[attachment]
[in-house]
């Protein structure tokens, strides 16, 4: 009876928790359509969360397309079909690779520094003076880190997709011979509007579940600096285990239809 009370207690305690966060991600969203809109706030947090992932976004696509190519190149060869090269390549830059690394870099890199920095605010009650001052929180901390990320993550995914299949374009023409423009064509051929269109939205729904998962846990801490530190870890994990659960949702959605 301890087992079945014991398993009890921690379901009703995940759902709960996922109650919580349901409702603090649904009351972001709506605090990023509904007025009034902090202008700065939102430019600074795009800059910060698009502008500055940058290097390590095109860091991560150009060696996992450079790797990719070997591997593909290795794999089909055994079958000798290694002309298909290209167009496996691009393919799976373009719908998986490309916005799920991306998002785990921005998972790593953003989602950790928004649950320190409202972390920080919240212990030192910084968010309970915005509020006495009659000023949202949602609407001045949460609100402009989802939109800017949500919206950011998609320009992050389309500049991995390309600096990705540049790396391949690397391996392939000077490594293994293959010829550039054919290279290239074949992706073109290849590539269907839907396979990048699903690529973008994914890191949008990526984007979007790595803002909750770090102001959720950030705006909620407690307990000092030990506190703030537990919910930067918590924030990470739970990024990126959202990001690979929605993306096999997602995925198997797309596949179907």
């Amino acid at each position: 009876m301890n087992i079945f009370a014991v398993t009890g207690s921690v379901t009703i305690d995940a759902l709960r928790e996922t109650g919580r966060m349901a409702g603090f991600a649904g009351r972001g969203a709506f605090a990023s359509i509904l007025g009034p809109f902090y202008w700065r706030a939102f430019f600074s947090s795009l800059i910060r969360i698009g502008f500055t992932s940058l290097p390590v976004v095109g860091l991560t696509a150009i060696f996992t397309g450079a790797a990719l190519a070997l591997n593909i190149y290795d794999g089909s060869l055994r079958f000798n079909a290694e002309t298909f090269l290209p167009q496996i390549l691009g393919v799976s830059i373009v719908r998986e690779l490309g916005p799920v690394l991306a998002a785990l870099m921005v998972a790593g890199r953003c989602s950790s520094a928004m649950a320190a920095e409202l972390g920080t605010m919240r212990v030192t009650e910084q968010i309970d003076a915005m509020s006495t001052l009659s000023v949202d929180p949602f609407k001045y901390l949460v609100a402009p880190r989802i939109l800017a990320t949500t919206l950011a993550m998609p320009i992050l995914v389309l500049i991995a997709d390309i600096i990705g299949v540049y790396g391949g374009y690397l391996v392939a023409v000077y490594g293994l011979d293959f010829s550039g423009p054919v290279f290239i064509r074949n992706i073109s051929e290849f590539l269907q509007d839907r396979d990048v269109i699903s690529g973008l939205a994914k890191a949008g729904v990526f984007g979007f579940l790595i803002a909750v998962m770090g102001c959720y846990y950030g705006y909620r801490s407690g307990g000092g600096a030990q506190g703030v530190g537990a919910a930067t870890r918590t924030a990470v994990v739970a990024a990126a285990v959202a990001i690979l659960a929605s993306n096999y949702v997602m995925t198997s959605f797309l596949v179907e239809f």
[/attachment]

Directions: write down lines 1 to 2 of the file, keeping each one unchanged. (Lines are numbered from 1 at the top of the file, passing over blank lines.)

[in-house]
């Protein structure tokens, strides 16, 4: 009876928790359509969360397309079909690779520094003076880190997709011979509007579940600096285990239809 009370207690305690966060991600969203809109706030947090992932976004696509190519190149060869090269390549830059690394870099890199920095605010009650001052929180901390990320993550995914299949374009023409423009064509051929269109939205729904998962846990801490530190870890994990659960949702959605 301890087992079945014991398993009890921690379901009703995940759902709960996922109650919580349901409702603090649904009351972001709506605090990023509904007025009034902090202008700065939102430019600074795009800059910060698009502008500055940058290097390590095109860091991560150009060696996992450079790797990719070997591997593909290795794999089909055994079958000798290694002309298909290209167009496996691009393919799976373009719908998986490309916005799920991306998002785990921005998972790593953003989602950790928004649950320190409202972390920080919240212990030192910084968010309970915005509020006495009659000023949202949602609407001045949460609100402009989802939109800017949500919206950011998609320009992050389309500049991995390309600096990705540049790396391949690397391996392939000077490594293994293959010829550039054919290279290239074949992706073109290849590539269907839907396979990048699903690529973008994914890191949008990526984007979007790595803002909750770090102001959720950030705006909620407690307990000092030990506190703030537990919910930067918590924030990470739970990024990126959202990001690979929605993306096999997602995925198997797309596949179907």